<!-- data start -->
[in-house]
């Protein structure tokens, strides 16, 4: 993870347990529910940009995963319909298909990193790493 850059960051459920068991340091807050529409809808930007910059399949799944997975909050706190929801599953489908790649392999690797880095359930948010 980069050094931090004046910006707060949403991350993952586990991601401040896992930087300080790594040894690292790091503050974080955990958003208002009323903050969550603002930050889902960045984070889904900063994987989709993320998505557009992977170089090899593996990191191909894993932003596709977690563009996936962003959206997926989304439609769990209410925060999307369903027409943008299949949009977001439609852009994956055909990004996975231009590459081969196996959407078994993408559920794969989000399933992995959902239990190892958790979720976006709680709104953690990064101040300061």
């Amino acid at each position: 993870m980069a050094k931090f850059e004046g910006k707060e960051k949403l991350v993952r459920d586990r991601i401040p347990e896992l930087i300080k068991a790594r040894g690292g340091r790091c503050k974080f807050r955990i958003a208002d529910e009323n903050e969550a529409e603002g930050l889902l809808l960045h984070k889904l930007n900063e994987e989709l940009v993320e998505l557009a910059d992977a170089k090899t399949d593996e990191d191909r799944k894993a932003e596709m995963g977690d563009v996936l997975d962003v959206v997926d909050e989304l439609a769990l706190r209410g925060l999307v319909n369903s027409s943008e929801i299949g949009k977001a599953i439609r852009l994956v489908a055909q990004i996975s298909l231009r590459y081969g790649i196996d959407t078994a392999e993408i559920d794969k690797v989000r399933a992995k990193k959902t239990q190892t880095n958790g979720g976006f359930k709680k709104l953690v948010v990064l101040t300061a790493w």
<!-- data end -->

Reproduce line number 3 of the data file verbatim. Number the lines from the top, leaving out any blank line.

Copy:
């Amino acid at each position: 993870m980069a050094k931090f850059e004046g910006k707060e960051k949403l991350v993952r459920d586990r991601i401040p347990e896992l930087i300080k068991a790594r040894g690292g340091r790091c503050k974080f807050r955990i958003a208002d529910e009323n903050e969550a529409e603002g930050l889902l809808l960045h984070k889904l930007n900063e994987e989709l940009v993320e998505l557009a910059d992977a170089k090899t399949d593996e990191d191909r799944k894993a932003e596709m995963g977690d563009v996936l997975d962003v959206v997926d909050e989304l439609a769990l706190r209410g925060l999307v319909n369903s027409s943008e929801i299949g949009k977001a599953i439609r852009l994956v489908a055909q990004i996975s298909l231009r590459y081969g790649i196996d959407t078994a392999e993408i559920d794969k690797v989000r399933a992995k990193k959902t239990q190892t880095n958790g979720g976006f359930k709680k709104l953690v948010v990064l101040t300061a790493w």